We can’t really not talk about the Workers’ Educational Association, not least because they have workers in the title. The WEA had been established in 1903 with a similar kind of ethos to the Ruskin College project, but unfortunately it never really took off in Scotland. The first branch of the Workers’ Educational Association was established in Springburn, but by 1909 it had collapsed and it didn’t re-emerge until 1912, with branches in Edinburgh. Indeed, the WEA, certainly up until the 1920s, its strength lay almost entirely on the East Coast, particularly in Edinburgh itself. So, in 1918/1919, that academic year, the WEA was only able to run six classes in the whole of Scotland: five in Edinburgh and one in Aberdeen. 1919 also saw the WEA reach out to the Trades Union Congress and the establishment of the Trades Union Committee. The WEA were really, really into partnership working, they were really good at reaching out to other educational organisations, particularly the university extra-mural projects. And that’s one in the picture there, is of the WEA meeting with some academics from the University of Oxford in 1907.
We’re in Scotland at last. Scotland in 1919 was a very interesting place to be, to say the least. There were the January strikes – up to 70,000 workers, mostly engineers and shipyard workers. This strike was organised almost unofficially, semi-officially, through what would then be described as the Scottish Workers’ Committee – a rank and file trade union body, and also by the Amalgamated Society of Engineers. And this led to events such as Bloody Friday and so forth in George Square, that are quite famous. Around this time also saw the earliest developments towards the establishment of a Communist Party under the influence of the Russian Revolution. A major factor in the development of the Scottish Labour College is probably Scotland’s most famous socialist John Maclean and there was a preparatory conference established in 1916 to set up a Scottish Labour College like the Central Labour College in England. But for the time being between 1916 and ‘19 most of the adult independent working class education was undertaken by the Plebs League members, who were based mostly in Fife, particularly in Cowdenbeath, and therefore miners. And adult education provision was provided by the Plebs League and the Socialist Labour Party in the Central Halls, which I actually walked past today, St Mungo’s, as far as Dumbarton and Bellshill, Wishaw, and also in Falkirk and in several parts of Fife.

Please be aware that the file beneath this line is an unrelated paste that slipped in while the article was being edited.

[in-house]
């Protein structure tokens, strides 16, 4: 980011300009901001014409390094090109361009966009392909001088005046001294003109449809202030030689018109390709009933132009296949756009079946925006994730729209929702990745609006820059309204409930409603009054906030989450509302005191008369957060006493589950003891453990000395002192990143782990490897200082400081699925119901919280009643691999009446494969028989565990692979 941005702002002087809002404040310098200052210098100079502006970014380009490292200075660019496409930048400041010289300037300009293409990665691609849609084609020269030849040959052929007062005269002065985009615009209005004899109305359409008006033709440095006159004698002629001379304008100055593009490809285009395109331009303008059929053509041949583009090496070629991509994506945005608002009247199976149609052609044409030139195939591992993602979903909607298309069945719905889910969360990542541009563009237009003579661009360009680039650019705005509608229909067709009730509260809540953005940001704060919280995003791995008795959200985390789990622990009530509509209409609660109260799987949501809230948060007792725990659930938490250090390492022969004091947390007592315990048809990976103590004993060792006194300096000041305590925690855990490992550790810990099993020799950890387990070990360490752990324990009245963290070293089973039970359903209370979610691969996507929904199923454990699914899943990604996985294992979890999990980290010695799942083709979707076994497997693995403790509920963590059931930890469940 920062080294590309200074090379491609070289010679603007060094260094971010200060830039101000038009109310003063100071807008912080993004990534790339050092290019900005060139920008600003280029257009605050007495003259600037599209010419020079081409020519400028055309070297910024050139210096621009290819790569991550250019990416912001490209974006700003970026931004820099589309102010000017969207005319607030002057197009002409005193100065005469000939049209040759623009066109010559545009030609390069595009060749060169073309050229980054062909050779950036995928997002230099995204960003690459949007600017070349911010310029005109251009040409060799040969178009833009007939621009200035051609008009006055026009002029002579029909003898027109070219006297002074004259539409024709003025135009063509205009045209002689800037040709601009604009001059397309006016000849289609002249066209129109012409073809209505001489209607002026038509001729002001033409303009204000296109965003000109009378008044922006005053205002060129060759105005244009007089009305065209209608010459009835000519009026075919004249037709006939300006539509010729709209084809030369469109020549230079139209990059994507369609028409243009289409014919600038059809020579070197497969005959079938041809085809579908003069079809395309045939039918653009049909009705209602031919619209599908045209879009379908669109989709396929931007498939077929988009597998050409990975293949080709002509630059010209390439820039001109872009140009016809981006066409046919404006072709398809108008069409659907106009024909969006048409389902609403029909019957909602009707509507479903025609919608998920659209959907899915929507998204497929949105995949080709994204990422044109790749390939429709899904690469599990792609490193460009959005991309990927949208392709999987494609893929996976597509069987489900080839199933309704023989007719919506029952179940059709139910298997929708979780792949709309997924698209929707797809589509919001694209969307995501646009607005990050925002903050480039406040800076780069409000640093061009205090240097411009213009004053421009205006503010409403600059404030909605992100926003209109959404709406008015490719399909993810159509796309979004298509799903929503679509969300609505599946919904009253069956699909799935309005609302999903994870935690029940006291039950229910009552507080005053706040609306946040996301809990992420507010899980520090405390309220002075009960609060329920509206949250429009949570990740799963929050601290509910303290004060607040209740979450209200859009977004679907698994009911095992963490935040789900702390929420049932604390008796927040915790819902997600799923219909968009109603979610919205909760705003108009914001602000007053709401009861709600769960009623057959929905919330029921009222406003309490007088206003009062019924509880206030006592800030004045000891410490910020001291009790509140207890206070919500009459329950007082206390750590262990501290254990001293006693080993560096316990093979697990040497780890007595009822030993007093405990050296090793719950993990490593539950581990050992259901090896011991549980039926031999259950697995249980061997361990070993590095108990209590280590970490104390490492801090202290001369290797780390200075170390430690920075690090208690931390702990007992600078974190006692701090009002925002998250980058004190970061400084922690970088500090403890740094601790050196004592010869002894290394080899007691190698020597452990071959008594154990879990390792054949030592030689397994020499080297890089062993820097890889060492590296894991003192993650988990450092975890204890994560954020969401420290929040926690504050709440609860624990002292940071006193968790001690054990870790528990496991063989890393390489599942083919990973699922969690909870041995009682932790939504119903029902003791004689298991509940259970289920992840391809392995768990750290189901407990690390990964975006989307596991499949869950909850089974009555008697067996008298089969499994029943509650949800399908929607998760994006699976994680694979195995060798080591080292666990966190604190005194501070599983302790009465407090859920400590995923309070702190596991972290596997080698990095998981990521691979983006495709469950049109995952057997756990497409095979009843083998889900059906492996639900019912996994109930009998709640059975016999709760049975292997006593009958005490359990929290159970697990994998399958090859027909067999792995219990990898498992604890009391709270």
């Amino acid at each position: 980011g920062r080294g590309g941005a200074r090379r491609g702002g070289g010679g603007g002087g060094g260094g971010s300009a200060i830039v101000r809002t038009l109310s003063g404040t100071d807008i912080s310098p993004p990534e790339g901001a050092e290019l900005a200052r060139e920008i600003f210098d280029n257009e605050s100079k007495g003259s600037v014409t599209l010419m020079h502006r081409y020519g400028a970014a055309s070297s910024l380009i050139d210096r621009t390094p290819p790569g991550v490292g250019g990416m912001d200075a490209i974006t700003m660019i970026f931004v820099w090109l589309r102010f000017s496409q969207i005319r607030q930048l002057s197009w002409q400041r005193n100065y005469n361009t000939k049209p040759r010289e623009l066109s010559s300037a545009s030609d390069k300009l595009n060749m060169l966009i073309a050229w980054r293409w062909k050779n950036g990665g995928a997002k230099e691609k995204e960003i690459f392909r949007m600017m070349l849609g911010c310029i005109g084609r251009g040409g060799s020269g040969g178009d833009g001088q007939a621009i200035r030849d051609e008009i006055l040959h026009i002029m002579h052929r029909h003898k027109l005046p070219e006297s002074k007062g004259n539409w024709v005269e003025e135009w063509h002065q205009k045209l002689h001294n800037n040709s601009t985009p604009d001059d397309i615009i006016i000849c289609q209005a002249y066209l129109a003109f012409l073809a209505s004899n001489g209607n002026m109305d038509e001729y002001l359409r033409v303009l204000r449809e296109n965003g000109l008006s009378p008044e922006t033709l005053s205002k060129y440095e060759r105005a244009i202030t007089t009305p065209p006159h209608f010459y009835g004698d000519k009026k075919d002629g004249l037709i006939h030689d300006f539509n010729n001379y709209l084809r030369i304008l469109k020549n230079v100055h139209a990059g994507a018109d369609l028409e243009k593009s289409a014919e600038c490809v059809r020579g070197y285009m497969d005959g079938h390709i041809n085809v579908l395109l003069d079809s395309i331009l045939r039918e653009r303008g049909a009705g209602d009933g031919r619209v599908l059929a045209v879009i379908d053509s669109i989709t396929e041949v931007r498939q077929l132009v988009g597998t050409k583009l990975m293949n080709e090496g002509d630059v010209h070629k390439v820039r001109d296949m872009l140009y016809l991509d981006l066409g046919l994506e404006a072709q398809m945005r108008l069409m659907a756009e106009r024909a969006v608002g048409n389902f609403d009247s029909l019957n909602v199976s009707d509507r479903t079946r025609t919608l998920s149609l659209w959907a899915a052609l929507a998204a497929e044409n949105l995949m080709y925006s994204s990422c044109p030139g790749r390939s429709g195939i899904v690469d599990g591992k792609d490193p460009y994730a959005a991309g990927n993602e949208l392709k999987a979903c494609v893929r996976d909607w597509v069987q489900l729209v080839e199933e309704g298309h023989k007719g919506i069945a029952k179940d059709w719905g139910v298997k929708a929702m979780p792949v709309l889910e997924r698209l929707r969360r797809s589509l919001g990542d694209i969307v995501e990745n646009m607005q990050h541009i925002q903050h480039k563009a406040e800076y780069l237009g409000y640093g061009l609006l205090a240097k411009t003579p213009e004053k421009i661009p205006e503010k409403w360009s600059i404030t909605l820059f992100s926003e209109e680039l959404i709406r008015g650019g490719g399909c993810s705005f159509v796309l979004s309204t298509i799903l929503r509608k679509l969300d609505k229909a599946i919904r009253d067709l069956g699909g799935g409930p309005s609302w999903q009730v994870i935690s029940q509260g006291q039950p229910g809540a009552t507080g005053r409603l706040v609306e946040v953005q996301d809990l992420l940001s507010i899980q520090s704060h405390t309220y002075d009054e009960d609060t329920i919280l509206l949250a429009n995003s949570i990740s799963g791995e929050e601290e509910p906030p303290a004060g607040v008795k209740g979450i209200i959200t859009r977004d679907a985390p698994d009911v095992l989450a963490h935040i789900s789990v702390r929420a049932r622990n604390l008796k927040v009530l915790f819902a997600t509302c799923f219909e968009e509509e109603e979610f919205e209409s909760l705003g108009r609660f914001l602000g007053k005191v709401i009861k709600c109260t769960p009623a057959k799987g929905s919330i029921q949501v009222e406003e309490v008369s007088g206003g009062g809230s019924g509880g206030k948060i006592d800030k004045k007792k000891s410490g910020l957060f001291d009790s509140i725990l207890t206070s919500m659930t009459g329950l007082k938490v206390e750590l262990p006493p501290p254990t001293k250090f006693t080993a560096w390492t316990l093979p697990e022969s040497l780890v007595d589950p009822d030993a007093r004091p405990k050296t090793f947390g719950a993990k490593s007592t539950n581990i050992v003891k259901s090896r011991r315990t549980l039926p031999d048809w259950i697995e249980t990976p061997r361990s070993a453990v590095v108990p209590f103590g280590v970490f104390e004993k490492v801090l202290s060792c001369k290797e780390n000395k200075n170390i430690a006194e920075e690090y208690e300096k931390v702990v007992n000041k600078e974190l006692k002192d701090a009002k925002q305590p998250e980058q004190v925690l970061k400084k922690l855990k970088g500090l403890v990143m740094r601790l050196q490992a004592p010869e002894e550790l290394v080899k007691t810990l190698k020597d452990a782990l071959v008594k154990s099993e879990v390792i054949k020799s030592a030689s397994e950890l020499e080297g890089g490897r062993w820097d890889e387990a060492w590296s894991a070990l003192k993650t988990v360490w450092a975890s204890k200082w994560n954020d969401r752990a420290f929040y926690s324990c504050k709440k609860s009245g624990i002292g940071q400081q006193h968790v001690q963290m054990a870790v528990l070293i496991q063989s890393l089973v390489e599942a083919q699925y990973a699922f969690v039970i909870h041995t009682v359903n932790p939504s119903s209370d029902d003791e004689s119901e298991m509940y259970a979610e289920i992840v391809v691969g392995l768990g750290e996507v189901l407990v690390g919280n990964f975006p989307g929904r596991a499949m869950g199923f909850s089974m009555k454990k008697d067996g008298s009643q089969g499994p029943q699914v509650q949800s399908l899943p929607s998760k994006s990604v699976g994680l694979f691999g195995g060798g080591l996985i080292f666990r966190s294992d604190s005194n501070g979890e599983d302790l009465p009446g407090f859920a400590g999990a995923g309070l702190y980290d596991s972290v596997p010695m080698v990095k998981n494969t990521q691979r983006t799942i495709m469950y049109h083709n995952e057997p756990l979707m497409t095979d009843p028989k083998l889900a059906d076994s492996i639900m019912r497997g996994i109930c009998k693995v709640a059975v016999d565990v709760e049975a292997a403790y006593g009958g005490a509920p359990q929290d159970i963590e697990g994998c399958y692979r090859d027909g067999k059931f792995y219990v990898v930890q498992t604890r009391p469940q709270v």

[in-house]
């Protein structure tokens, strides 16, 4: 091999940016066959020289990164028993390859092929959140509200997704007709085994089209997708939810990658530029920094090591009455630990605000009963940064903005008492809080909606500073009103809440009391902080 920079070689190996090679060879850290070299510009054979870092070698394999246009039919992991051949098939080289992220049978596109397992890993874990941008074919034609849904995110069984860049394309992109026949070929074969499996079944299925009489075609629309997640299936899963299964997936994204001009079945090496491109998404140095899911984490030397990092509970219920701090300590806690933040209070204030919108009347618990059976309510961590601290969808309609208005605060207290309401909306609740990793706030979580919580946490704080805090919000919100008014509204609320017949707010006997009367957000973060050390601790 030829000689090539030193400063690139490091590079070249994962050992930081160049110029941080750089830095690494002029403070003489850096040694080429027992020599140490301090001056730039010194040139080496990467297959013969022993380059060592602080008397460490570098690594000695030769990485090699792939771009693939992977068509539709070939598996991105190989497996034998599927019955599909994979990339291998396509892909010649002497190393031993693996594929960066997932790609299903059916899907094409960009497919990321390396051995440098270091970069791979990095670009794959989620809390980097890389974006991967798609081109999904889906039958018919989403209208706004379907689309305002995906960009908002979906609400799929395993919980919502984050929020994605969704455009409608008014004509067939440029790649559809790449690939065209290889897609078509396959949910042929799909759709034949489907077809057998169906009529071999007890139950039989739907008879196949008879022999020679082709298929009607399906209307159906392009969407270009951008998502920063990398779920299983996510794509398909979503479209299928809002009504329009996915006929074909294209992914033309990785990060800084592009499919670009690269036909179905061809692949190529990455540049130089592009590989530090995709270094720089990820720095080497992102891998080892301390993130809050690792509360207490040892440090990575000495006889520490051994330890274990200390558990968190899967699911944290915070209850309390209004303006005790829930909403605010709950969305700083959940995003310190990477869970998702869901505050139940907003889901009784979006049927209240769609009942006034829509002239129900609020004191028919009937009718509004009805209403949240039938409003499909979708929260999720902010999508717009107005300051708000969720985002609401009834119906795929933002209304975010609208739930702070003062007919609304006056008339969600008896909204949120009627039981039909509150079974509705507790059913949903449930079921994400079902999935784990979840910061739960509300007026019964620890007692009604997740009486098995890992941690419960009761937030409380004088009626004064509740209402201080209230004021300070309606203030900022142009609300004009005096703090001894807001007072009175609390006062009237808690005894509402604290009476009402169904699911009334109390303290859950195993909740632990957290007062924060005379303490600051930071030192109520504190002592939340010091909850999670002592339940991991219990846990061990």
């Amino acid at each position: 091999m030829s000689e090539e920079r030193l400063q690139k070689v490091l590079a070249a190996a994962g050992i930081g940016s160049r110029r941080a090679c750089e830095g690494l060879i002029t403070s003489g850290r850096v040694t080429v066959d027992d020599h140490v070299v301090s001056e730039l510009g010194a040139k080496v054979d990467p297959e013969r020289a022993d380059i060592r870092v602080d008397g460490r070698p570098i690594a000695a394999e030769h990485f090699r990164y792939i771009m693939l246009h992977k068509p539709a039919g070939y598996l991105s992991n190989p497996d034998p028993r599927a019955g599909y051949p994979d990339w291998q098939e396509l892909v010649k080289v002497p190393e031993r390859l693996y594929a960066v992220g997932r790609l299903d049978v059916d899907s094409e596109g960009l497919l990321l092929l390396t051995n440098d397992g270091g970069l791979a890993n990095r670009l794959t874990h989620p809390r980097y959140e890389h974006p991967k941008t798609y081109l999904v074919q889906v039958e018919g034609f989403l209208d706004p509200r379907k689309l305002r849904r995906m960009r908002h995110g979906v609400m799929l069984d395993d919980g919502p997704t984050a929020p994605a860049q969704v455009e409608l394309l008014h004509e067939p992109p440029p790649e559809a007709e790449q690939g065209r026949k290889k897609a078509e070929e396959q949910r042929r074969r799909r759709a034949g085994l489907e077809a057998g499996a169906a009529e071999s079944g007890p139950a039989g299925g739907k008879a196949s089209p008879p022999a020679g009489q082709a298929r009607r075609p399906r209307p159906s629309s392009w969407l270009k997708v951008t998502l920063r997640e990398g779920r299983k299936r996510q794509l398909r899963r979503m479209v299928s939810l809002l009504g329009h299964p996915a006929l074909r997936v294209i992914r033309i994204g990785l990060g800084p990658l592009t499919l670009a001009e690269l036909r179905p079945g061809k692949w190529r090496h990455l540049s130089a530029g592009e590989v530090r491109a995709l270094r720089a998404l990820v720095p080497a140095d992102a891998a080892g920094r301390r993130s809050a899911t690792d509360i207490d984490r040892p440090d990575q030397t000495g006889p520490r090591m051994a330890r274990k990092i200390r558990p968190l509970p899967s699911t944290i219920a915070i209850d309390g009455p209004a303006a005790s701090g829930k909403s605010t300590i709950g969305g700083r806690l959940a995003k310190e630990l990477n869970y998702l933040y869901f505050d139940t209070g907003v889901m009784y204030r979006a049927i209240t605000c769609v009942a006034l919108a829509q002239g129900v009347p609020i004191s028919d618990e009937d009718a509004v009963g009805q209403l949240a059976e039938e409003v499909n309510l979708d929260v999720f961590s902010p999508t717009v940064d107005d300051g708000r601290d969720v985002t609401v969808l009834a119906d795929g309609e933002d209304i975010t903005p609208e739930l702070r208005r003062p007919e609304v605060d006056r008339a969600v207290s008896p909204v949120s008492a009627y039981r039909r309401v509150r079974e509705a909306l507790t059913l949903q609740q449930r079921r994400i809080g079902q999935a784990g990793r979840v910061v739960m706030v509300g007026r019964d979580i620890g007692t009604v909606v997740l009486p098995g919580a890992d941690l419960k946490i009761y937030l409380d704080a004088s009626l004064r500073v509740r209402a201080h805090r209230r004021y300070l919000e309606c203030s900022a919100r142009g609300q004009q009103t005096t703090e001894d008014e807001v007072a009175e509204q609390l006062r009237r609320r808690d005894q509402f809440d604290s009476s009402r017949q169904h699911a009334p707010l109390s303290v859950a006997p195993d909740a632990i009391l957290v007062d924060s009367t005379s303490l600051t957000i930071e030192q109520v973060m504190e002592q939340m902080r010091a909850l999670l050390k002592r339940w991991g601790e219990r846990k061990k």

The Scottish Labour College stood essentially in opposition to the kind of working class education the Workers’ Educational Association were providing. They were partisan, they believed in teaching a Marxian version of economics. They were socialist in politics and they believed in independence from the established educational organisations such as the universities and so forth. This picture, the dude in the middle at the front that is of course John Maclean. Pretty much everybody behind him, and these are tutors and students, and a lot of students became tutors, and I think pretty much all of those people there are miners, not were miners but they were miners at the time. 1919/1920 is sort of the first proper year of the Scottish Labour College and the problem that they faced between 1916 and 1919 was partly money, it was getting money out of the trade union movement because basically with workers and struggle and so forth the unions were having to support their own members. And also there was an element of shall we say slight distrust of these Marxist agitators that were in the Plebs League and so forth. But eventually they got enough money together to get accommodation in two places at the same time. One was the Liberty Rooms, the home of the Glasgow Anarchists at the time, and the Scottish Business Training College on Bath Street, so it was quite a contrast there. The Monday to Friday evening classes were a massive success, but the day classes were a much more limited success and had to abandoned. Can you imagine why that was? Yes, people had to go to work. So, amongst the tutors worth a mention were William McLaine, [John Brady 0:11:13] and of course Helen Crawfurd, a very famous Glasgow socialist who had been involved in the rent strikes in 1915 and went on to become a leading member of the Communist Party. There were 30 classes in Glasgow over two semesters and totalled about 854 students in Glasgow alone in the first semester. And what did they teach? They taught economics of course, history, English composition, maths, public speaking, shorthand, political science, cooperation, imperialism or world revolution – of course no adult education curriculum is a proper curriculum without that, and Esperanto. There was a certain opposition to the teaching of Esperanto, even then some people thought it was a bit of a waste of time but it was really quite central to the Scottish Labour College’s curriculum, and it was a big success.